The serious downside is that if you are injured while on the job in Florida, Florida laws can make it tough to receive those benefits:
- You do not get to see your personal physician
- With worker’s comp, the insurance company picks the doctor.
- There are strict time limits for how long you can receive payments
- As soon as the worker’s comp doctor releases you as ‘fit for work,’ your benefits end. If still suffering from your injury, you may have to choose between returning to work, or continuing to suffer with no income.
- Don’t like the doctor? You can switch– once
- If you disagree with the worker’s comp doctor assigned to you, you only have the right to change physicians one time
- The doctor may claim your injury is from a pre-existing condition
- Your claim for benefits can be denied if the doctor assigned to you states the injury was due to a condition that existed before the accident.
- Your job is not protected while you recover
- Employers do not have to hold your job– which can create pressure to return before you are ready.
- You may be completely disabled for the job you had—but that may not mean you are unable to work anymore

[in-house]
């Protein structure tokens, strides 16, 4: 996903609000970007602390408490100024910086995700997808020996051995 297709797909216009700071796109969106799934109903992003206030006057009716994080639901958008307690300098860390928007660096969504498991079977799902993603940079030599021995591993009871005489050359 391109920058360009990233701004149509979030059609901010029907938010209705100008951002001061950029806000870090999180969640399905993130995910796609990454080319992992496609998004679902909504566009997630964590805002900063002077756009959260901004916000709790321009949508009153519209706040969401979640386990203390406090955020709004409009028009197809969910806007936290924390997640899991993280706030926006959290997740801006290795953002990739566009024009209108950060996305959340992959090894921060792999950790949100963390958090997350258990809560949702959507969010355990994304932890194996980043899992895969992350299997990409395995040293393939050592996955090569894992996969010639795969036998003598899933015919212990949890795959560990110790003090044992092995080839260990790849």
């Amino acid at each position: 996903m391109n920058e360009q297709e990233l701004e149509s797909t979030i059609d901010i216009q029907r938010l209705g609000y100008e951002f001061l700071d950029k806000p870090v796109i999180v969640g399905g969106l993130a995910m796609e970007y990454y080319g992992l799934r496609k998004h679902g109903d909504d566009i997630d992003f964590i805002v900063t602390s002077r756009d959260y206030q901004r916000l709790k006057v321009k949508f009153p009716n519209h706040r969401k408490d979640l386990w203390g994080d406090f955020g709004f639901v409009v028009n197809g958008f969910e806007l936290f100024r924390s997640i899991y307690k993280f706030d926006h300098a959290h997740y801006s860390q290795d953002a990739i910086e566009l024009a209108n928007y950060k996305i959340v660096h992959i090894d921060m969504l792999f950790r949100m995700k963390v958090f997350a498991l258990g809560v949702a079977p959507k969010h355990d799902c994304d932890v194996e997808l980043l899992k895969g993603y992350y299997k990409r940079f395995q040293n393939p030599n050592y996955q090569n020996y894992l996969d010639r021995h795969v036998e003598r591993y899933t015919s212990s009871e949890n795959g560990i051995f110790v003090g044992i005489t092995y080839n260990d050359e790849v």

- You could be denied benefits if a doctor determines that, while you cannot perform your old job, you are capable of doing another job—even if it pays less (or substantially less)
You may not know that if your claim for workers’ compensation benefits has been denied, you have the right to appeal. And with the Florida Workers’ Compensation laws so much in favor of employers and insurance companies, you may want to consider an to look out for your interests.
Have you or a loved one been injured while on the job?
If you or a loved one has been injured on the job while working in Florida, the attorneys at Thomas and Pearl want to speak to you. Thomas and Pearl can use medical records to prove your injuries, and to prove how those injuries caused on the job. Your Thomas & Pearl attorney can get separate medical opinions stating your true ability to return to work and perform your job.
The insurance companies have legal counsel to best represent their interests. You should too. Your Thomas and Pearl attorney will be there to help you.
$150 MILLION in verdicts and settlements
Thomas & Pearl attorneys have the skills and training, plus the financial resources necessary to conduct a thorough accident and injury investigation. Ask about our experience as attorneys helping victims of workers’ compensation injuries in Florida.
Ask about the more than $150M (MILLION) dollars in recent and past jury verdicts and settlements we have gained for our clients.
We’ll evaluate your case situation with you, develop a strategy to win or successfully negotiate the highest amount of compensation for you.
Experienced legal help can make the difference between a successful resolution and losing. And you pay nothing unless we get that successful resolution for you.
Contact Thomas & Pearl at any time.